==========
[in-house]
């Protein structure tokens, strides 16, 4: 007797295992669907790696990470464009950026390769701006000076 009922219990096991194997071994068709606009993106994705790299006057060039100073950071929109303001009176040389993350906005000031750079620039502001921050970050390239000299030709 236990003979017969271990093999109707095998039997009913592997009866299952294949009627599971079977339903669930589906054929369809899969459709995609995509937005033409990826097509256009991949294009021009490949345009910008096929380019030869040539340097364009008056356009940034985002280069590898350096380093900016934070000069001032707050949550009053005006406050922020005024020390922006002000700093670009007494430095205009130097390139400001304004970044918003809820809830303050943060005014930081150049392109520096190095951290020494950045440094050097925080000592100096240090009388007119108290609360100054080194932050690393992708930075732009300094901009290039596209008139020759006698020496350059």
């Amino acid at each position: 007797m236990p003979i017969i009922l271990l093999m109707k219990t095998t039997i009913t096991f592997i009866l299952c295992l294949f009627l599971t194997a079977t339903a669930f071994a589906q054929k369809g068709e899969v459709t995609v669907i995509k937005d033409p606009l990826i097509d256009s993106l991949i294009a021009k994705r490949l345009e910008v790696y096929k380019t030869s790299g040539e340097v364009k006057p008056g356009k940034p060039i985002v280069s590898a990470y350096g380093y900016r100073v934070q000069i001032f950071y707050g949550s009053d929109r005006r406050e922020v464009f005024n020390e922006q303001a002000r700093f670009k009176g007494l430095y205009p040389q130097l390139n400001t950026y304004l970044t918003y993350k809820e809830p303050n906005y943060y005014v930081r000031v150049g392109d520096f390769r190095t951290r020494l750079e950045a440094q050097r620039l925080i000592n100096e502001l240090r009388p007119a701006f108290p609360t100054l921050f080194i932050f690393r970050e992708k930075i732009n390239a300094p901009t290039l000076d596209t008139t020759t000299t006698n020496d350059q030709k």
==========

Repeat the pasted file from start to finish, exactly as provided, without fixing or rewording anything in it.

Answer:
[in-house]
């Protein structure tokens, strides 16, 4: 007797295992669907790696990470464009950026390769701006000076 009922219990096991194997071994068709606009993106994705790299006057060039100073950071929109303001009176040389993350906005000031750079620039502001921050970050390239000299030709 236990003979017969271990093999109707095998039997009913592997009866299952294949009627599971079977339903669930589906054929369809899969459709995609995509937005033409990826097509256009991949294009021009490949345009910008096929380019030869040539340097364009008056356009940034985002280069590898350096380093900016934070000069001032707050949550009053005006406050922020005024020390922006002000700093670009007494430095205009130097390139400001304004970044918003809820809830303050943060005014930081150049392109520096190095951290020494950045440094050097925080000592100096240090009388007119108290609360100054080194932050690393992708930075732009300094901009290039596209008139020759006698020496350059």
């Amino acid at each position: 007797m236990p003979i017969i009922l271990l093999m109707k219990t095998t039997i009913t096991f592997i009866l299952c295992l294949f009627l599971t194997a079977t339903a669930f071994a589906q054929k369809g068709e899969v459709t995609v669907i995509k937005d033409p606009l990826i097509d256009s993106l991949i294009a021009k994705r490949l345009e910008v790696y096929k380019t030869s790299g040539e340097v364009k006057p008056g356009k940034p060039i985002v280069s590898a990470y350096g380093y900016r100073v934070q000069i001032f950071y707050g949550s009053d929109r005006r406050e922020v464009f005024n020390e922006q303001a002000r700093f670009k009176g007494l430095y205009p040389q130097l390139n400001t950026y304004l970044t918003y993350k809820e809830p303050n906005y943060y005014v930081r000031v150049g392109d520096f390769r190095t951290r020494l750079e950045a440094q050097r620039l925080i000592n100096e502001l240090r009388p007119a701006f108290p609360t100054l921050f080194i932050f690393r970050e992708k930075i732009n390239a300094p901009t290039l000076d596209t008139t020759t000299t006698n020496d350059q030709k």